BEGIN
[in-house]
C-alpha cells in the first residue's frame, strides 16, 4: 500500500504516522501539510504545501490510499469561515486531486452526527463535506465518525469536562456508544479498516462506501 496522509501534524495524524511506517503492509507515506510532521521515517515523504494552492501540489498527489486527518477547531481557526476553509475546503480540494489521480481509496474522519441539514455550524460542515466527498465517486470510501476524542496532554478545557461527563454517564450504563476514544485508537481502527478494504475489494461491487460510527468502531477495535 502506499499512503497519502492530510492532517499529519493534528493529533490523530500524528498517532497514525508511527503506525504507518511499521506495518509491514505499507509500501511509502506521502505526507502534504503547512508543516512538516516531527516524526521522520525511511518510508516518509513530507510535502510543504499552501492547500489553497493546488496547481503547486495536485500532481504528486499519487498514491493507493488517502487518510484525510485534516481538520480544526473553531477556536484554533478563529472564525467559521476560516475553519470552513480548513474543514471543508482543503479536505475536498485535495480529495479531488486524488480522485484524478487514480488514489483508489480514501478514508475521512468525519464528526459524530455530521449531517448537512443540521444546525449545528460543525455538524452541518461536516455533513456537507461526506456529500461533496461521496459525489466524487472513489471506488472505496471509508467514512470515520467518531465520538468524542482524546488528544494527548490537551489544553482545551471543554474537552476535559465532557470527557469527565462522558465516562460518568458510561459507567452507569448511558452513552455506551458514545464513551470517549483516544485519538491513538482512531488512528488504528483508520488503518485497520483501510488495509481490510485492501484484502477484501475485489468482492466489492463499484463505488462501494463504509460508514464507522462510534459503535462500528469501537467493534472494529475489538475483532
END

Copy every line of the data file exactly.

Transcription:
[in-house]
C-alpha cells in the first residue's frame, strides 16, 4: 500500500504516522501539510504545501490510499469561515486531486452526527463535506465518525469536562456508544479498516462506501 496522509501534524495524524511506517503492509507515506510532521521515517515523504494552492501540489498527489486527518477547531481557526476553509475546503480540494489521480481509496474522519441539514455550524460542515466527498465517486470510501476524542496532554478545557461527563454517564450504563476514544485508537481502527478494504475489494461491487460510527468502531477495535 502506499499512503497519502492530510492532517499529519493534528493529533490523530500524528498517532497514525508511527503506525504507518511499521506495518509491514505499507509500501511509502506521502505526507502534504503547512508543516512538516516531527516524526521522520525511511518510508516518509513530507510535502510543504499552501492547500489553497493546488496547481503547486495536485500532481504528486499519487498514491493507493488517502487518510484525510485534516481538520480544526473553531477556536484554533478563529472564525467559521476560516475553519470552513480548513474543514471543508482543503479536505475536498485535495480529495479531488486524488480522485484524478487514480488514489483508489480514501478514508475521512468525519464528526459524530455530521449531517448537512443540521444546525449545528460543525455538524452541518461536516455533513456537507461526506456529500461533496461521496459525489466524487472513489471506488472505496471509508467514512470515520467518531465520538468524542482524546488528544494527548490537551489544553482545551471543554474537552476535559465532557470527557469527565462522558465516562460518568458510561459507567452507569448511558452513552455506551458514545464513551470517549483516544485519538491513538482512531488512528488504528483508520488503518485497520483501510488495509481490510485492501484484502477484501475485489468482492466489492463499484463505488462501494463504509460508514464507522462510534459503535462500528469501537467493534472494529475489538475483532